<
>

'Forgotten man of Welsh rugby' Tom James ready to take chance

play
Taylor: Welsh front line must step up (3:55)

Rav Wilding is joined by John Taylor and Conor O'Shea to discuss Wales' chances ahead of the Six Nations. (3:55)

Tom James says that he needed to become "the forgotten man of Welsh rugby" during a rebuilding spell in his rugby career.

The Cardiff Blues wing will make his first Test match appearance for more than five years when Wales launch their RBS 6 Nations campaign against Ireland in Dublin on Sunday. Wales have played 65 Tests since James won the last of his 10 caps against New Zealand in November 2010.

But two seasons spent with Aviva Premiership club Exeter helped his renaissance before rejoining the Blues last summer and maintaining prodigious try-scoring form. Earlier in 2010, James briefly withdrew himself from Wales squad activity ahead of a Six Nations finale against Italy after being overlooked for selection, while he had also reportedly voiced displeasure over selection during Wales' two-Test South Africa tour two years previously.

"I was in the goldfish bowl and needed to get away," James said. "I needed to get away and become the forgotten man of Welsh rugby. But you always want to play for your country, and in my second season at Exeter, after a few good games, I was hopeful the call would come. It didn't, but I carried on working and it has paid off.

"Moving away to Exeter and working with different coaches, I improved my all-round game. I've come back and everyone has seen a difference. When I was younger, you make mistakes. I've gone away, grown up and matured as a person.

"Even at the time I made those mistakes, I spoke to them (coaches) afterwards, and there were no hard feelings. I wasn't playing well at the time, so I didn't get selected. I was lucky enough to move away, and I've secured myself recognition again."

James has claimed eight tries in 12 games for the Blues this season, while he is their all-time top try scorer with 47 touchdowns, and such consistent electrifying form has earned him a Wales recall.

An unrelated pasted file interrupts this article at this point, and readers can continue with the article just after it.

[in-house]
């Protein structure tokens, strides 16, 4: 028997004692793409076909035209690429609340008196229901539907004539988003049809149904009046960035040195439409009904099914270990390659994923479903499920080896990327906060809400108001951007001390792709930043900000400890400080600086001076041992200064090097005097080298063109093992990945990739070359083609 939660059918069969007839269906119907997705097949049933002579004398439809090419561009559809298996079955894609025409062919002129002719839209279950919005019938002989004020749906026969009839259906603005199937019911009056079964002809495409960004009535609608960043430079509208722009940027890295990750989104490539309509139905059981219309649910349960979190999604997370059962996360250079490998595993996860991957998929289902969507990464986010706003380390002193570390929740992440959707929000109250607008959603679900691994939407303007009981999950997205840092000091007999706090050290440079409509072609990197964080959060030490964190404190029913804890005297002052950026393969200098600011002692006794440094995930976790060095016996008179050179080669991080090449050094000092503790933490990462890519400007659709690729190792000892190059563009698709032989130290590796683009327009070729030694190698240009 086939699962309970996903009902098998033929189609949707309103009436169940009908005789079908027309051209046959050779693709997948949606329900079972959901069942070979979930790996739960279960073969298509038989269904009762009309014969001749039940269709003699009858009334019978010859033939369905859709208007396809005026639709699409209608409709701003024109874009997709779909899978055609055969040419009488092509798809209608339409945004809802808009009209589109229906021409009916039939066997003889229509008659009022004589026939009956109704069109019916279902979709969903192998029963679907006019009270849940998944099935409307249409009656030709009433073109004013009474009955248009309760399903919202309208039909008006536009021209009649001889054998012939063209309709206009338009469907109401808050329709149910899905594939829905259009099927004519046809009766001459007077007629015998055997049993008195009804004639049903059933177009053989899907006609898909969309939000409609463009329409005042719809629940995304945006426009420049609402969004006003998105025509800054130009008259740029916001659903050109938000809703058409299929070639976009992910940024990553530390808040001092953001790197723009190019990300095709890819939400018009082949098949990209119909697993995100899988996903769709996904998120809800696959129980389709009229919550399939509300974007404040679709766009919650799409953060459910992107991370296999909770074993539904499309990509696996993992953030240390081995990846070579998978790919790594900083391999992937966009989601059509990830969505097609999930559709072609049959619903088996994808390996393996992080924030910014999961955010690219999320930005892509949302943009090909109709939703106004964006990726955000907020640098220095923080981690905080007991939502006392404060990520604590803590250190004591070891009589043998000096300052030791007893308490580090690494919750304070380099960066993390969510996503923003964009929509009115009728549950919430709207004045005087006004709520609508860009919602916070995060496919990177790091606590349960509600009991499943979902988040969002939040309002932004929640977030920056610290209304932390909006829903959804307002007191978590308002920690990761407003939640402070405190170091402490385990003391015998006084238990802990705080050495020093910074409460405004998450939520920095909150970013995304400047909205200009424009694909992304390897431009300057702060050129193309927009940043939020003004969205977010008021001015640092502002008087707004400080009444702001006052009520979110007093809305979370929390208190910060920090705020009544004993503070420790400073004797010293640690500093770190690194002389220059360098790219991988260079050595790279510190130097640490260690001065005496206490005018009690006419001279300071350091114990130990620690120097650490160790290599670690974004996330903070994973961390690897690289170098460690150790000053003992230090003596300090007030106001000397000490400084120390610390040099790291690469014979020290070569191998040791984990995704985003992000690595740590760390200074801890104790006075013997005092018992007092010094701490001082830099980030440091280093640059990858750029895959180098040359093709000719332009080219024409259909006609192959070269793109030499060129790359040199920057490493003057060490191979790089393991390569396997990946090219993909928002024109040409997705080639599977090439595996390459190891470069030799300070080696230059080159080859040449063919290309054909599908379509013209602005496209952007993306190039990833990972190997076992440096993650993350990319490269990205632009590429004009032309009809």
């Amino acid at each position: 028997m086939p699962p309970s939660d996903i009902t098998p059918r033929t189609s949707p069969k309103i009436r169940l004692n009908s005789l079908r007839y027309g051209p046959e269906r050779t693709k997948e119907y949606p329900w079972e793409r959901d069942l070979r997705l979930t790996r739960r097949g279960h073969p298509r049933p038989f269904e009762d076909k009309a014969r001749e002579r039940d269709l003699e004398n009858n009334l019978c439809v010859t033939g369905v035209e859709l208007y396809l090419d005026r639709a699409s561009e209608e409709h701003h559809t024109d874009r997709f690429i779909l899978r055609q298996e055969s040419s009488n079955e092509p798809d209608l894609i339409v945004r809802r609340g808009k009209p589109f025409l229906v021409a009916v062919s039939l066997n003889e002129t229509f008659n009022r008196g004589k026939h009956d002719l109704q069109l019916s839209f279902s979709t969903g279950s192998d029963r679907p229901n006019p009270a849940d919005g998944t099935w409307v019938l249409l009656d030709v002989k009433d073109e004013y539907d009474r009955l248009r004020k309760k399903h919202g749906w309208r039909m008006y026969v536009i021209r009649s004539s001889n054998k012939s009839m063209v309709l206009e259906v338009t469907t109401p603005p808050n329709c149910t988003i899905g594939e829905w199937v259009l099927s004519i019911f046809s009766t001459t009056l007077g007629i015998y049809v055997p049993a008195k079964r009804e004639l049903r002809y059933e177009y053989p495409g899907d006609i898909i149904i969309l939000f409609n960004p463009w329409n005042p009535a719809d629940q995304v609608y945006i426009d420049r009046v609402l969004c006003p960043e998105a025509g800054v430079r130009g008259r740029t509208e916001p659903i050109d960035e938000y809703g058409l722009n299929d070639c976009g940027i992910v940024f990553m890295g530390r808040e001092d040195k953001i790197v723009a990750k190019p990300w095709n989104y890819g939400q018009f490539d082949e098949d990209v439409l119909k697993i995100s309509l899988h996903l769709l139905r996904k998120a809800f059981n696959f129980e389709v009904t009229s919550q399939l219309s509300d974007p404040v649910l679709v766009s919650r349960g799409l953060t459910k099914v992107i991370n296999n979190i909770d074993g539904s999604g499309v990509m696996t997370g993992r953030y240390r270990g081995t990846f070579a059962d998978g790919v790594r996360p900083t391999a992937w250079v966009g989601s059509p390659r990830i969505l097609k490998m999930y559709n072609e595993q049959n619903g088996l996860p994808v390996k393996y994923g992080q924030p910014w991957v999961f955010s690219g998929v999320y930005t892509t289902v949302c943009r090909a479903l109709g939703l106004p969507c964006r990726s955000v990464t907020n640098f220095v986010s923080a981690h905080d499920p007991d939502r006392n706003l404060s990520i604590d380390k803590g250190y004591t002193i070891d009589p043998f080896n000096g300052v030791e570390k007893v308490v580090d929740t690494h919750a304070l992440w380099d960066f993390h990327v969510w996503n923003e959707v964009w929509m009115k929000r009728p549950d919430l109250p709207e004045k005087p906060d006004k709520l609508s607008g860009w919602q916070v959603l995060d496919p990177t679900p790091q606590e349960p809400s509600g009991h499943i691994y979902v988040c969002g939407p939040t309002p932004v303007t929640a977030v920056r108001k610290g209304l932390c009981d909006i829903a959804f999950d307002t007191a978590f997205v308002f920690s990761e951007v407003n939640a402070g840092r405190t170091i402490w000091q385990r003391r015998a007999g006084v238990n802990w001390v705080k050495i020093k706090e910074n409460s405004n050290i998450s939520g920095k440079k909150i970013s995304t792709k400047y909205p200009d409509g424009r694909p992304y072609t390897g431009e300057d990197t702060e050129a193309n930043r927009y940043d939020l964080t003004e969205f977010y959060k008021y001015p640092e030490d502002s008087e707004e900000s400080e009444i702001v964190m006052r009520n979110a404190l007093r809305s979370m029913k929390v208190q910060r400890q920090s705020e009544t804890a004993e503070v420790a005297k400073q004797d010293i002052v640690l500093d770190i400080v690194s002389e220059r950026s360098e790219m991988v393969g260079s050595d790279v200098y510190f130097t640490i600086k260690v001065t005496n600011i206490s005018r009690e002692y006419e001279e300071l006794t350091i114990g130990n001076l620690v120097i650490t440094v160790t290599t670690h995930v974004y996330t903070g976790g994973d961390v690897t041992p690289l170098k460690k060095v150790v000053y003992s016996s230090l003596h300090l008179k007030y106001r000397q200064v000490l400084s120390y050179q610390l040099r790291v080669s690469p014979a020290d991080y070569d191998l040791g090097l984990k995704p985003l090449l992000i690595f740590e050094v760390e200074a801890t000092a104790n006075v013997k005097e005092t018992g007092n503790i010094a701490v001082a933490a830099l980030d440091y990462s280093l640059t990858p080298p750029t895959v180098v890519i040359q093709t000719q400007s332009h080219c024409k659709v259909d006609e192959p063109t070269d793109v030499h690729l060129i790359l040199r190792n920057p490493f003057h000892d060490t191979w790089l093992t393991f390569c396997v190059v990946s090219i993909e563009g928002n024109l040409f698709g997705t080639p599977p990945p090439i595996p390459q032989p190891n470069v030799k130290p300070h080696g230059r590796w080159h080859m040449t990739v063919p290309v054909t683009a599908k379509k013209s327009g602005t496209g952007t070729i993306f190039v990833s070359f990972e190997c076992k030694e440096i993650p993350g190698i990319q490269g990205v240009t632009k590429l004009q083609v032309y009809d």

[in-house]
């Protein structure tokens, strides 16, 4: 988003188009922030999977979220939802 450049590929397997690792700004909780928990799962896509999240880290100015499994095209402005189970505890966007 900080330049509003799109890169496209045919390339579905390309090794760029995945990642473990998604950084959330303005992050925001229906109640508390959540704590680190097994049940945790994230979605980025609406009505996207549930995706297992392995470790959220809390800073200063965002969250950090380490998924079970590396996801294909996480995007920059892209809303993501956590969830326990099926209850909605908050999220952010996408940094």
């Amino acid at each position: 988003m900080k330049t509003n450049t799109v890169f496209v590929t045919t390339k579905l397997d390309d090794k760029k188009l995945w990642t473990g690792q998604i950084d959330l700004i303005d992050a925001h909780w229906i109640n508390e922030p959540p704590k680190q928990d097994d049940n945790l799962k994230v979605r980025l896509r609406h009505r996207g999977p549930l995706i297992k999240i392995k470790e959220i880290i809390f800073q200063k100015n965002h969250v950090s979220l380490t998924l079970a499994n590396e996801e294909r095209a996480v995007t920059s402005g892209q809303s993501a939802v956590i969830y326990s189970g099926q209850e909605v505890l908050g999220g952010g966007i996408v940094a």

"As soon as I have the ball in my hands, I have the confidence that I can beat anyone," he added. "Hopefully, I can show that in a way that I didn't show when I played for Wales in the past. It (facing Ireland on Sunday) is going to be the same as winning my first cap. Every time you play for Wales you get the same adrenalin and the same buzz."

James' recall, meanwhile, has been welcomed by his Blues colleague and Wales captain Sam Warburton.

"Back in 2009 and 2010, Tom was awesome for the Blues in the European runs that they had. He has matured massively after going to Exeter and coming back," Warburton said. "He is an extremely good pro now, very diligent. He has moved to Cardiff and has a young kid on the way, which puts things into perspective.

"He has been outstanding for the Blues, and not just on the field, the way he is with the younger guys. He is an experienced player now, he has played a lot of regional rugby and club rugby in England and has international experience. At 28, he is probably in his prime physically, and you see that when he is training in the gym or on the field - he is an absolutely brilliant athlete.

"You see New Zealand with Maori wingers who are explosive and unpredictable. Tom is our equivalent with his power, and he is a very exciting player to watch."